What is narrative and why does it matter? How do narrative practices connect to social issues like inequality, gender, social change, and identity? This course will investigate how we, as cultural beings, use narratives and storytelling to create meaning and to shape our understandings of the world-in realms as diverse as socialization and science, politics and place, health care and the constitution of the self. We will investigate the variety of ways that stories achieve their social and aesthetic effects, drawing on sociolinguistics, anthropology, ethnopoetics, literary theory, and cultural theory. Students will collect, transcribe, and analyze oral narratives in an extended project. COI or any previous cultural or linguistic anthropology course.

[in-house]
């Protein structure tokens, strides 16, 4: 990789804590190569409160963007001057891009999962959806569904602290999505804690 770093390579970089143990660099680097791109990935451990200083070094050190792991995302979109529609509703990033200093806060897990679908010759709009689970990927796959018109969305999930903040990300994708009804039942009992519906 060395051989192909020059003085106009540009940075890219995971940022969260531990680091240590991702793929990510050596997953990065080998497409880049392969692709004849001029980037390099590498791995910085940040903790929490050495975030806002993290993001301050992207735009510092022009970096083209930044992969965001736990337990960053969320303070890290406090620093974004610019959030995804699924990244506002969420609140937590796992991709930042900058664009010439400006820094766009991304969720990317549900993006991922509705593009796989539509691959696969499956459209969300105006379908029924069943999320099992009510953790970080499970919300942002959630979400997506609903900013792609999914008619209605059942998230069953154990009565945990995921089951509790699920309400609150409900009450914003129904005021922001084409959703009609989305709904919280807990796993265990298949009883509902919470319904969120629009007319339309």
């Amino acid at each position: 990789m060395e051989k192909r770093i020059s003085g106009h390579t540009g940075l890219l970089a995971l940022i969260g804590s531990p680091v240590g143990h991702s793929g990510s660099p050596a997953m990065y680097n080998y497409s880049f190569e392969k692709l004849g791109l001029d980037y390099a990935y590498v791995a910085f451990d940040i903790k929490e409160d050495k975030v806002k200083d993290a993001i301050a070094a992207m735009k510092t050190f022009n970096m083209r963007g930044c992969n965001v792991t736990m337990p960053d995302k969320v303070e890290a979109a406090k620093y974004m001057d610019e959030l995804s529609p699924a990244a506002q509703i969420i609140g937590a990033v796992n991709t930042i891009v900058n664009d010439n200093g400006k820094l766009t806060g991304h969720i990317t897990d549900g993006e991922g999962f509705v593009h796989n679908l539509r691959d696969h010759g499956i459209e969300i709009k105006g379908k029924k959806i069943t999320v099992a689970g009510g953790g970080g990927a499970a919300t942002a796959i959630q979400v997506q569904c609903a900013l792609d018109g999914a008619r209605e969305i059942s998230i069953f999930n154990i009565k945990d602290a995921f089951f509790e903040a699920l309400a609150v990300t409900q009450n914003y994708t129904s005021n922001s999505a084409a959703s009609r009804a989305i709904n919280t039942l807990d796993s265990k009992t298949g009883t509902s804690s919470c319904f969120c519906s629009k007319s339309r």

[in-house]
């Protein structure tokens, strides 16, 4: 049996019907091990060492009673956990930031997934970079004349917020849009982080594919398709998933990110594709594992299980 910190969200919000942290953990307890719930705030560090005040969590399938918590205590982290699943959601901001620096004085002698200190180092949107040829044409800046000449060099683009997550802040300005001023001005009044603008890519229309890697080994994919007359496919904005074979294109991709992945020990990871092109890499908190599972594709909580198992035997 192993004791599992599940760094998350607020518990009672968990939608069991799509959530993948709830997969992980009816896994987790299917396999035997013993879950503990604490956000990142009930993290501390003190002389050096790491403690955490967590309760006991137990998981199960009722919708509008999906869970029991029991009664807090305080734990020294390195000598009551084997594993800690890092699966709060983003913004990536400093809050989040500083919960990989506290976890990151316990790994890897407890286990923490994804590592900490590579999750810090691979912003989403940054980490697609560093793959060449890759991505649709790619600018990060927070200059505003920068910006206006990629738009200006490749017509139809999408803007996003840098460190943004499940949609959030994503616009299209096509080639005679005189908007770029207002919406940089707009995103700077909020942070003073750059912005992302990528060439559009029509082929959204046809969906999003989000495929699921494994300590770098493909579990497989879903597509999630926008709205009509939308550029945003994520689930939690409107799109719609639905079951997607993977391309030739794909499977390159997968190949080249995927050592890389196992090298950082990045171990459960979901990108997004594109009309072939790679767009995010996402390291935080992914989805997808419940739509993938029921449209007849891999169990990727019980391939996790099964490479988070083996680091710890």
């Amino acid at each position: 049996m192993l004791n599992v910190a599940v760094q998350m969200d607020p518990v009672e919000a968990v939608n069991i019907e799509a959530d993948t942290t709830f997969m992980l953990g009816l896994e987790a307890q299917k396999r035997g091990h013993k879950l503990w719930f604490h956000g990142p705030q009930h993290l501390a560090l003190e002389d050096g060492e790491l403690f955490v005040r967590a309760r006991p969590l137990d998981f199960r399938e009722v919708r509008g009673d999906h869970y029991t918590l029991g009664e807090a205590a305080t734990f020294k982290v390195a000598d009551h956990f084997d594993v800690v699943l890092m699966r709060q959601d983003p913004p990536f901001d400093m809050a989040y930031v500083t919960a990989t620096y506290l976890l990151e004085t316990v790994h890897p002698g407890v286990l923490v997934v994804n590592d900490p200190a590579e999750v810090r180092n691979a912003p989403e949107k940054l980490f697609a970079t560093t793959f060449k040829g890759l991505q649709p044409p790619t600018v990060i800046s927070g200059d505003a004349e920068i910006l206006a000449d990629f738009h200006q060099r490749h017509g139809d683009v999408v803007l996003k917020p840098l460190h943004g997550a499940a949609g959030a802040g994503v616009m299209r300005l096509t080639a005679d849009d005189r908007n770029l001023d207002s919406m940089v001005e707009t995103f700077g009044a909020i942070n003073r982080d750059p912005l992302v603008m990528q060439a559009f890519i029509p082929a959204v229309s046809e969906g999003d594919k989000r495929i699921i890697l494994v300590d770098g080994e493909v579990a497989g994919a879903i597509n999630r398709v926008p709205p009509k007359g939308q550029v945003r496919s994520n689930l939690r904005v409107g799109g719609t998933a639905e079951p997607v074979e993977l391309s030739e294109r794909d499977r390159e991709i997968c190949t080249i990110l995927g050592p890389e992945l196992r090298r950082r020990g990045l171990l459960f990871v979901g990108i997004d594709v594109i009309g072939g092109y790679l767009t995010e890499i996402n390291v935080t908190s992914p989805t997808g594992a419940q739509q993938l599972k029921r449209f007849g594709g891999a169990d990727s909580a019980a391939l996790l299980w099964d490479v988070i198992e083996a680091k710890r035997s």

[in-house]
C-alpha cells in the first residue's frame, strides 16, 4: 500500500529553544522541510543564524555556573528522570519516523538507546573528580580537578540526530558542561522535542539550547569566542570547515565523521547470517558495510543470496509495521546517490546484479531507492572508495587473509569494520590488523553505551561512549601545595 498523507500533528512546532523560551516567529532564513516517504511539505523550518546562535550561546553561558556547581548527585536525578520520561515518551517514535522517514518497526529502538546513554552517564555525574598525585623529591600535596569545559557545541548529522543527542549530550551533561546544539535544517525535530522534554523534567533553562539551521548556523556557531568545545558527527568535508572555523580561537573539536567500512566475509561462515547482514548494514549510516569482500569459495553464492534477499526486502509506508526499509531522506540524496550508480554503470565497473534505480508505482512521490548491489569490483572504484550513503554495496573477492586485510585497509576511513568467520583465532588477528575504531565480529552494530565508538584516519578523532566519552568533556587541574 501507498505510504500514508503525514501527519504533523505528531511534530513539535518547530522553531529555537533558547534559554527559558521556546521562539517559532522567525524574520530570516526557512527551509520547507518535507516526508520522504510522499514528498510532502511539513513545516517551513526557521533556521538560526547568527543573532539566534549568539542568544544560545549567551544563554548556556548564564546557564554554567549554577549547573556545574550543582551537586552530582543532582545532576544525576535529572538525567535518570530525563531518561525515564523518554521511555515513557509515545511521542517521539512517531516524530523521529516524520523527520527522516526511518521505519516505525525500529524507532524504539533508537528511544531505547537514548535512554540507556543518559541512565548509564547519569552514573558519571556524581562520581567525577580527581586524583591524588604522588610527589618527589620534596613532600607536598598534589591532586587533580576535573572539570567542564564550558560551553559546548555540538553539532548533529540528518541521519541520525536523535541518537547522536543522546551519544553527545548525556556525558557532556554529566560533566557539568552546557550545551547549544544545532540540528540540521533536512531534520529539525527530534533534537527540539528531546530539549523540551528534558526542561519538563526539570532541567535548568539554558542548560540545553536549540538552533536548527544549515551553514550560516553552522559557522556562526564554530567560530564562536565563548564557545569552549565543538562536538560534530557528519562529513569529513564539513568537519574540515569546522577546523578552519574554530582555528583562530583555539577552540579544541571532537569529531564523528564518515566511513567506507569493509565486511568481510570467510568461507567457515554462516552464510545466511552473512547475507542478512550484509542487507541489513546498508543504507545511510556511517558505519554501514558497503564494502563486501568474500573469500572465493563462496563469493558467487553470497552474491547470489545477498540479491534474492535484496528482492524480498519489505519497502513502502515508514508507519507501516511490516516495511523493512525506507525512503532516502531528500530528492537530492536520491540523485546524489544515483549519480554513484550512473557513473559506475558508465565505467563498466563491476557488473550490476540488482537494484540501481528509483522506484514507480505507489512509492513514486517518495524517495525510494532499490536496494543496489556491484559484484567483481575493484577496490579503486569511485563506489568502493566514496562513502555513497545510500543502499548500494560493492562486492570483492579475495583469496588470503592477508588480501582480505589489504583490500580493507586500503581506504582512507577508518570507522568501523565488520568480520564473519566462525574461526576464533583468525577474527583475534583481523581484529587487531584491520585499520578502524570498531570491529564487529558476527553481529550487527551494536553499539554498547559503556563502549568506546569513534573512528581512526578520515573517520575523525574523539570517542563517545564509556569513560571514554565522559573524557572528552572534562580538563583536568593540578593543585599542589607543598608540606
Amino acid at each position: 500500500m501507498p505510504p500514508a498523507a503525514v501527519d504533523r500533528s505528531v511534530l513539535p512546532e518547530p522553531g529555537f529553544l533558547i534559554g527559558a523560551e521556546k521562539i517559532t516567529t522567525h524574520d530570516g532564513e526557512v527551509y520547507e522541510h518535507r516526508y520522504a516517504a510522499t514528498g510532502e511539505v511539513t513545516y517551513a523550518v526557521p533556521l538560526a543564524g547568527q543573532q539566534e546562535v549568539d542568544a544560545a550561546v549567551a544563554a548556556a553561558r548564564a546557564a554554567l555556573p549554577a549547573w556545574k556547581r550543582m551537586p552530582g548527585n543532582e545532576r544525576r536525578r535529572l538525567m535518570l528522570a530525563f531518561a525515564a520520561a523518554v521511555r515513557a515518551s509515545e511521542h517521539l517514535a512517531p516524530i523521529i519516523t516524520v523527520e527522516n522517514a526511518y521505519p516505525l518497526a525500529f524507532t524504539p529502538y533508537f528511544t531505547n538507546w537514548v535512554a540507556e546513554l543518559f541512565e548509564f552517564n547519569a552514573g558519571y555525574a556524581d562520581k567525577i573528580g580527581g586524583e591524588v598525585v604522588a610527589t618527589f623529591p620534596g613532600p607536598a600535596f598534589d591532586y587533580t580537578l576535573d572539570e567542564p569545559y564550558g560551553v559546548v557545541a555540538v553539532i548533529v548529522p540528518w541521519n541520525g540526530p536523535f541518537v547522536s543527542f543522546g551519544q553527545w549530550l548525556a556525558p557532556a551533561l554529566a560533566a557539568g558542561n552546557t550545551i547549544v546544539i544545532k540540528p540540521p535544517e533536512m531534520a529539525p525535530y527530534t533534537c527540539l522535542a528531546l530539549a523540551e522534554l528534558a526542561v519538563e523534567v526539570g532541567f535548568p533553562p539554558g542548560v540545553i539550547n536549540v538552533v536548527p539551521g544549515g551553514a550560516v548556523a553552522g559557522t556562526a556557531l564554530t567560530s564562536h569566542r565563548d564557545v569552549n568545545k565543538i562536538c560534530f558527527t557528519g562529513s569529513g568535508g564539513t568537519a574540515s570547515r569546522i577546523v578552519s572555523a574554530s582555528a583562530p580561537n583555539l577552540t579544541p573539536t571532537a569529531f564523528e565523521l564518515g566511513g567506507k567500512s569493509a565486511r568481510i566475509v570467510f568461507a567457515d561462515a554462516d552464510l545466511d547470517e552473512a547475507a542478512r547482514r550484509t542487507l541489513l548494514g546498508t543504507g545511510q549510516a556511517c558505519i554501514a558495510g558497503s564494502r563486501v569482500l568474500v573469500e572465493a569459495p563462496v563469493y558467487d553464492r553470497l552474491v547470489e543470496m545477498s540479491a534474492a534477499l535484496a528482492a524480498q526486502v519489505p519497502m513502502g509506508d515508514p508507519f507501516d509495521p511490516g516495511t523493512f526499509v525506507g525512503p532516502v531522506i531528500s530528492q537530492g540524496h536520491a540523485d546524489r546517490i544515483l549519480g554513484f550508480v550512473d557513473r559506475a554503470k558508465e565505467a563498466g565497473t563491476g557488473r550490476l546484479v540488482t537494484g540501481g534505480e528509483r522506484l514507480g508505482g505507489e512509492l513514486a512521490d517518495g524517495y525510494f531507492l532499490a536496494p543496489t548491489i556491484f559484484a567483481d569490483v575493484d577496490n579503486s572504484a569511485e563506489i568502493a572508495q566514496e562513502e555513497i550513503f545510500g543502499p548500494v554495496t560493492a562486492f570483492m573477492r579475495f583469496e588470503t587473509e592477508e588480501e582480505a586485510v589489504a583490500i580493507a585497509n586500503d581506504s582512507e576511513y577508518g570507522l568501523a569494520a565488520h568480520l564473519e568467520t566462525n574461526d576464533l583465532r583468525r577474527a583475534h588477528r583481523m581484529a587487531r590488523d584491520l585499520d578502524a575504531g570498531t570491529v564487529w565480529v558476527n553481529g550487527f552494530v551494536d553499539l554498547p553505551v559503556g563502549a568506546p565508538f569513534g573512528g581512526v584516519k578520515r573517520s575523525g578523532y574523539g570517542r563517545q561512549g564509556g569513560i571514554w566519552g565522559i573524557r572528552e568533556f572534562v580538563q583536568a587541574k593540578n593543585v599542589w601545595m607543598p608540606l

Dr. Calla Jacobson’s interest in narrative came out of her attachment to the stories she encountered in the Himalayas, where she lived, worked, and researched for more than half a dozen years. She received her Ph.D. in anthropology at the University of Texas, Austin where she studied cultural and linguistic anthropology and folklore. A Colorado native, she first taught at Colorado College in 2000.

Posted by for the February 1, 2018 digest.

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